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Long IslandColumnistsJoye Brown

Westchester town supervisor has a better idea on curbing political gifts from contractors

Members of the public listen as Kevan Abrahams,

Members of the public listen as Kevan Abrahams, minority leader of the Nassau County Legislature, and his Democratic colleagues address issues with the contract procurement process at a public hearing in Mineola on Friday Oct. 16, 2015. Credit: Howard Schnapp

Nassau Democrats held a hearing on the county's flawed contracting process Friday -- except that it ended up being more of a standing-room-only gathering mostly for Democrats in Mineola.

A formal legislative hearing, which minority Democrats said majority Republicans would not allow, would have afforded lawmakers significant options. Such as swearing in witnesses, having a transcriber, and pulling the public in by having the proceedings streamed live, via the Internet.

Lawmakers could have grilled administration officials to get a firsthand view of processes lax enough to habitually funnel taxpayer-funded consulting and other lucrative contracts to politically connected firms.

Or they could have called in experts, such as Paul Feiner, supervisor of the Town of Greenburgh in Westchester County. Feiner -- spurred by Nassau's contract troubles -- last week launched a personal crusade to sever the tangled link between political contributions and public contracts.

But no.

Instead, Nassau lawmakers, weeks before every seat in the chamber comes up for grabs on Election Day, spent Friday taking potshots at each other. As Democrats heard from speakers during their one-party hearing, one Republican complained that they should be investigated for politicking on the public dime.

An allegation that's chuckle-worthy given the number of publicly financed mailings from all sides that read like political ads.

More gamesmanship. More politicking. And all of it an unnecessary diversion from reforming a contracting system that Democrat Madeline Singas, Nassau's acting district attorney and a candidate for district attorney against Republican Kate Murray, the Hempstead Town supervisor, has labeled a "recipe for corruption."

Contrast that now with Greenburgh's Feiner.

Spurred by mere mention in a report to Nassau County Executive Edward Mangano of Greenburgh's ban on political contributions to incumbents by contractors, Feiner last week wrote a series of letters to other municipalities suggesting they follow Nassau's lead in considering a ban.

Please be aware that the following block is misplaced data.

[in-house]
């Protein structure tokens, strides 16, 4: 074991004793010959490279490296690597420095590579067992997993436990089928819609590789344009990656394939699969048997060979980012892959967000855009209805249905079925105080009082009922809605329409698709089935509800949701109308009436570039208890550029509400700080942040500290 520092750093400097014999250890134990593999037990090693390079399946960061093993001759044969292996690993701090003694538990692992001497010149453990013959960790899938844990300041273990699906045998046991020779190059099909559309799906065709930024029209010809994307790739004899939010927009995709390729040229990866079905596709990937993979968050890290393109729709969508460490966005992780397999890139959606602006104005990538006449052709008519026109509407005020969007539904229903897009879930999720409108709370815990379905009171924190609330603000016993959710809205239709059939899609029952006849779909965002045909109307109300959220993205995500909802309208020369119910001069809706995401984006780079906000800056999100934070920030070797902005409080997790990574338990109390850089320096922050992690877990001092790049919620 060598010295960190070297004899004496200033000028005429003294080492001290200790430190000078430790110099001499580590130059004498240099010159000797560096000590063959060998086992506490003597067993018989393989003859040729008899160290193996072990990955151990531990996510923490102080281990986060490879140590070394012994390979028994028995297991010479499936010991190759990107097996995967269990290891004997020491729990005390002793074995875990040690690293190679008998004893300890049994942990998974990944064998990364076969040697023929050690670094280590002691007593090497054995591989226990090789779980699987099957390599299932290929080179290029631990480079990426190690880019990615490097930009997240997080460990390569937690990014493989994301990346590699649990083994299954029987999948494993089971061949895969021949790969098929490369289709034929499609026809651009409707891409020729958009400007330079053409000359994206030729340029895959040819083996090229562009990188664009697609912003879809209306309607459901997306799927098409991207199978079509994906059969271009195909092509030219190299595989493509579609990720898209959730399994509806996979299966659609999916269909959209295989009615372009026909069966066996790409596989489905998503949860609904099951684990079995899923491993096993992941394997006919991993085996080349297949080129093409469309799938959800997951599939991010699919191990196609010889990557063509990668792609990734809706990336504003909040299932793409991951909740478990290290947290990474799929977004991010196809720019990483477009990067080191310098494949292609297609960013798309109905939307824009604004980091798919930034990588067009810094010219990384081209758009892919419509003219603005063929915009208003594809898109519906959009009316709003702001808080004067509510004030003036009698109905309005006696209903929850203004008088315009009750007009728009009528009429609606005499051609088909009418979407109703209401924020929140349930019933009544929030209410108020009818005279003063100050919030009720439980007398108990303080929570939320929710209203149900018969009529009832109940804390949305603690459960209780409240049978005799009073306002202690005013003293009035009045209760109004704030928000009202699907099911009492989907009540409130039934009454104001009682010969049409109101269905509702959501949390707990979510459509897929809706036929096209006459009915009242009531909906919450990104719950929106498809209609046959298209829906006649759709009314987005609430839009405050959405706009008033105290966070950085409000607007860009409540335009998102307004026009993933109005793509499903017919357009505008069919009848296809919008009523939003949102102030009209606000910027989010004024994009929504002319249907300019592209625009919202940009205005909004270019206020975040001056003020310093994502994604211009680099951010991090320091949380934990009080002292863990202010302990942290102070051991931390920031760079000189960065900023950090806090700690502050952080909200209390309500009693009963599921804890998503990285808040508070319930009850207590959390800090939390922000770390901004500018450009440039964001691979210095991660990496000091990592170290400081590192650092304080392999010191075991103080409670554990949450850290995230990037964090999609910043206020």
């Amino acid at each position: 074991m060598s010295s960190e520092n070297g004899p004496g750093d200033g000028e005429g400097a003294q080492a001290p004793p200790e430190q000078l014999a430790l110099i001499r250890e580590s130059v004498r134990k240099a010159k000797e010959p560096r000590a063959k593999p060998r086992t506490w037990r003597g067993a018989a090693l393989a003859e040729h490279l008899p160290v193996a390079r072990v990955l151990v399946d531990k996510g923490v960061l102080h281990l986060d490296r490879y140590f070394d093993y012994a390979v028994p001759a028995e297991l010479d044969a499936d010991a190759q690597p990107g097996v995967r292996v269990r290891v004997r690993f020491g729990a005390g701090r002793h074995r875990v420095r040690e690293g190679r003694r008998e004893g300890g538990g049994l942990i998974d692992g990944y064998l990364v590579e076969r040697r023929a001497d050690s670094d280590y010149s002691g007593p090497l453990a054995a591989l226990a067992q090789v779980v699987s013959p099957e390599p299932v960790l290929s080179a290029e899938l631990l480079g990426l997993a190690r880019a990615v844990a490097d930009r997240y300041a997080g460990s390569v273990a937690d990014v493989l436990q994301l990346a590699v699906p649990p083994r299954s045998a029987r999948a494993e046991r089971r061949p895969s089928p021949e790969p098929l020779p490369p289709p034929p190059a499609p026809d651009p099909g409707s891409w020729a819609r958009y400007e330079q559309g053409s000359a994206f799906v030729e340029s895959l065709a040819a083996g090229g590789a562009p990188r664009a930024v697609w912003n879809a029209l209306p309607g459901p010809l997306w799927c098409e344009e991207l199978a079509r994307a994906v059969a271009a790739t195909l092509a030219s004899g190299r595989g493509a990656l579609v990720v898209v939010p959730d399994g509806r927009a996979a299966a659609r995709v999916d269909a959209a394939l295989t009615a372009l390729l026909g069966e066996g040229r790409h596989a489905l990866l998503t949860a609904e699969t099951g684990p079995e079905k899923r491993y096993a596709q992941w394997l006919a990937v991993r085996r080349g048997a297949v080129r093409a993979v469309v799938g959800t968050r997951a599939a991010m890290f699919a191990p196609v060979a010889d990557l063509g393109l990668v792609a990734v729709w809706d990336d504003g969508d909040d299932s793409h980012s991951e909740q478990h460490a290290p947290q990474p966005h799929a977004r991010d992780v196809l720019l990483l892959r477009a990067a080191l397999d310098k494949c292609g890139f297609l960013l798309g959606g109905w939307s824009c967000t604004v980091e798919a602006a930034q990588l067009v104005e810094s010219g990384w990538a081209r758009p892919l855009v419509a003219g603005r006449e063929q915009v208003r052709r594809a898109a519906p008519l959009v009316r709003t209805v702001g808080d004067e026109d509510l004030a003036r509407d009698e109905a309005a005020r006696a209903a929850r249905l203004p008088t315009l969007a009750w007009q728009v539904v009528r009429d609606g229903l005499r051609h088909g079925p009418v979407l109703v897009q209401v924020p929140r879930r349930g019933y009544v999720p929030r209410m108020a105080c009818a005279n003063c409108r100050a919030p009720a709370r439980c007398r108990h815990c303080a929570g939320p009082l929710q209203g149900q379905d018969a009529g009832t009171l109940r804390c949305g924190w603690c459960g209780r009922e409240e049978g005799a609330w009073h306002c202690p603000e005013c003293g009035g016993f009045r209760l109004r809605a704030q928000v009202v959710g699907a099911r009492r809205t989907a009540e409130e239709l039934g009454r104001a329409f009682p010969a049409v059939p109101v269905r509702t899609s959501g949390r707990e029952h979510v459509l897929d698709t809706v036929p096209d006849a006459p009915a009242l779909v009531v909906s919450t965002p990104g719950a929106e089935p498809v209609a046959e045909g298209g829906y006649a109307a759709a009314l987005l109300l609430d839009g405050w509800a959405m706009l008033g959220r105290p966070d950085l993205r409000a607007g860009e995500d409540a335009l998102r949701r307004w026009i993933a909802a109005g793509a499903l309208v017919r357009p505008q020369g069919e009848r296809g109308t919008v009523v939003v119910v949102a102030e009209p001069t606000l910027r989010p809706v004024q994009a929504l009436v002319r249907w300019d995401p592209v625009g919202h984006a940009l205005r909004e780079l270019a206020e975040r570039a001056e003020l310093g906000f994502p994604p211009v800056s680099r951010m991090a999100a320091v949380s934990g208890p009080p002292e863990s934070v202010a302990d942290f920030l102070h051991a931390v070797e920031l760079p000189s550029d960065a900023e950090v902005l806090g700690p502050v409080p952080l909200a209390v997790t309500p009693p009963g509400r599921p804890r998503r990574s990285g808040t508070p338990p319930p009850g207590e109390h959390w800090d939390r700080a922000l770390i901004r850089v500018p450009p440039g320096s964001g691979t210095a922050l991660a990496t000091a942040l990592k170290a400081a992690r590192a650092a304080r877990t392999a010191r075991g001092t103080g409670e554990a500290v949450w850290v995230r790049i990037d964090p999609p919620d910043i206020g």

Feiner wrote a note to Frank Zarb, head of the independent committee that Mangano appointed to examine Nassau's contracting process, seeking a copy of the panel's recommendations.

He also fired off a letter to the county executive and county lawmakers in Westchester, which reads, in part: "If Nassau County adopts an anti-pay-to-play law, it might generate momentum that could result in other counties and localities . . . [following] their lead."

Feiner's also seeking support from Common Cause, a nonprofit activist group in Washington, D.C. He also would like to see New York City -- which has a less stringent law than Greenburgh's -- beef up its statute.

"Politicians don't like me," Feiner, 59, said in an interview Friday, acknowledging that his task will be difficult.

He said Greenburgh's tough ethics law -- which bars incumbents from accepting campaign contributions from developers, contractors, lawyers and agents -- made him a better public official by removing even an unconscious thought of awarding work to contributors.

"I had always thought I was honest before the law," said Feiner, a Democrat who has held office for more than two decades, "but probably not as much as I am now."

Mangano on Friday said he is working to implement two of the Zarb panel's three recommendations by moving to hire an auditor for the county's department of investigation, along with a certified procurement compliance director.

But Nassau's been looking more to emulate New York City's law, and explore public campaign financing, although Mangano said he was open to considering other options. In New York, contractors are allowed to contribute to politicians, in significantly limited amounts.

As for Feiner, he received a note back from Zarb. Aside from that, however, "I've not heard from anyone in Nassau."

Somebody, call him.



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